As cheesy as it sounds, it has been the becoming of me in ways I never thought it would. Among many things it has helped me most with my social skills and my confidence. From not only meeting such a wide variety of people, but also just the sheer number of people you do meet, be it in the first week of the year or the last, thousands of people will cross your path.

For many, university indicates the first time being away from home and having to fend for oneself. For those who went away to school, there is no comparison between being away from home in a school environment where you still have guidance and rules to abide by, and being further afield without the routine lights out, specified laundry days, and sign in sheets.

Often, this realisation of such a self-sufficient transition does not hit until after the excitement and business of Freshers' Week, but may, for some, hit hard when it eventually does come home.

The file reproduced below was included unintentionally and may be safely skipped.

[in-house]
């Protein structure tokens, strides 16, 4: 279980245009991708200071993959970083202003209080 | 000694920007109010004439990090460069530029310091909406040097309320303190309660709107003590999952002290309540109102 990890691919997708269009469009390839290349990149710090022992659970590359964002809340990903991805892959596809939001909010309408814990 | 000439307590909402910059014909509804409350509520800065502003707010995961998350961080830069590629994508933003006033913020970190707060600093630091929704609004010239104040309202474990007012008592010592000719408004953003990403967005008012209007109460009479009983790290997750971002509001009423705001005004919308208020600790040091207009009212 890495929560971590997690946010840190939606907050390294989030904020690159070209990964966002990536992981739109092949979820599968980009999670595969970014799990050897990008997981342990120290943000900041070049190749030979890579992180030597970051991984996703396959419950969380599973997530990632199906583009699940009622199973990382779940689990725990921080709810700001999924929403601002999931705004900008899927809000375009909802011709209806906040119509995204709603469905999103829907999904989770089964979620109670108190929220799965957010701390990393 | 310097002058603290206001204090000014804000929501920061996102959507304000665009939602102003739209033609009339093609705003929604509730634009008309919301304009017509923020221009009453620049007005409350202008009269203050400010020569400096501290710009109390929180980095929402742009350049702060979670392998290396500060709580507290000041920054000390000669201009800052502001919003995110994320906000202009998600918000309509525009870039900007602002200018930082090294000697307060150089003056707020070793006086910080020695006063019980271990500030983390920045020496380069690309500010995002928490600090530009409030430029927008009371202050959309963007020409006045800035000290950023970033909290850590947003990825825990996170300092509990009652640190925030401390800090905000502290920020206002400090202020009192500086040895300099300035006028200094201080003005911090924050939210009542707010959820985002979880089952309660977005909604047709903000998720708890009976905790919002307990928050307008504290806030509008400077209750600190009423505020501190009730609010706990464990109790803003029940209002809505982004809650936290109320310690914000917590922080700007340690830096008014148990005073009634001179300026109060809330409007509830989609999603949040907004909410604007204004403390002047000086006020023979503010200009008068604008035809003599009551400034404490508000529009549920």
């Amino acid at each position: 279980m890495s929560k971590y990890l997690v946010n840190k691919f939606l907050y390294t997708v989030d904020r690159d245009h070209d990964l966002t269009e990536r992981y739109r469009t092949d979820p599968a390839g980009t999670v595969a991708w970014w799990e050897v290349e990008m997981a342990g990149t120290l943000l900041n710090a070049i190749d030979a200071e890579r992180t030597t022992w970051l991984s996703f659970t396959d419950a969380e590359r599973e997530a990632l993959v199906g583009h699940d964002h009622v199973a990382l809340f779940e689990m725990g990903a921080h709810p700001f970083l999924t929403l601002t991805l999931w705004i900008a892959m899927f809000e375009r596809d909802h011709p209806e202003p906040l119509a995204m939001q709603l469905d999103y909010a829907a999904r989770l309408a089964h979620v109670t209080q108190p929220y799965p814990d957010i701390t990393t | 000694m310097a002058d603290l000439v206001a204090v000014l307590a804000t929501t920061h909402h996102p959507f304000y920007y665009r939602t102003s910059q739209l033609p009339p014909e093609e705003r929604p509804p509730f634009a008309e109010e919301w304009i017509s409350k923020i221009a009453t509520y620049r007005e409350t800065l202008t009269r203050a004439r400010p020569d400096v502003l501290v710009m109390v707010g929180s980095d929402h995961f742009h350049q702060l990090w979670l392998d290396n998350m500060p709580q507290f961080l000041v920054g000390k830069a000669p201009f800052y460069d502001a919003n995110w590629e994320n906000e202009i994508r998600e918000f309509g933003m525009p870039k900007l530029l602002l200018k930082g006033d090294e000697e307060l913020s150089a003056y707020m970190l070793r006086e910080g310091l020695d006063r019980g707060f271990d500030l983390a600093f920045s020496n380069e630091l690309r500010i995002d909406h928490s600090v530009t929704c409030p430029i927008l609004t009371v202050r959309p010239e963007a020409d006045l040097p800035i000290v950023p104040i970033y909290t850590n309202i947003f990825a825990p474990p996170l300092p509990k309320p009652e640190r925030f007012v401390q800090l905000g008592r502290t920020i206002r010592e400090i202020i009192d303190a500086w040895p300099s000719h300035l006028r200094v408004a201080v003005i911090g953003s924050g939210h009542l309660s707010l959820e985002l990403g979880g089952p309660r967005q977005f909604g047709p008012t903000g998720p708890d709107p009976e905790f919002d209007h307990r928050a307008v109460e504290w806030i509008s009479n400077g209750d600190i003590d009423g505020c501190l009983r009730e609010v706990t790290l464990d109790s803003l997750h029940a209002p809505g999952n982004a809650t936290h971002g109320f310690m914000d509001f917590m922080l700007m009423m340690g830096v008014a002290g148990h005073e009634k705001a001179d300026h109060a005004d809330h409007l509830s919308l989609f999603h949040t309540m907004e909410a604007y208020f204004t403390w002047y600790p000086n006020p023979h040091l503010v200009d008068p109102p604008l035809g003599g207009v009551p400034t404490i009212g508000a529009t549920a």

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All I can say is embrace everything. Life gets boring after uni; no more city-wide snowball fights, no more getting home at 5am before getting up for a lecture at 7am, no more greeting llamas when you arrive at your halls on the very first day.

It doesn’t last long so enjoy it whilst you can. University will be a different experience for everyone. But within that, there will be so many similarities. Namely, it should be a fun, warming and enlightening experience that you look back on with nothing but fond memories.

Before I started last year, everyone I know above the age of 30 said that they will be the best years of my life so make the most of them. Only one year down the line and I can already see this being the case. So I guess it’s now time to buckle up and ride through the next three years.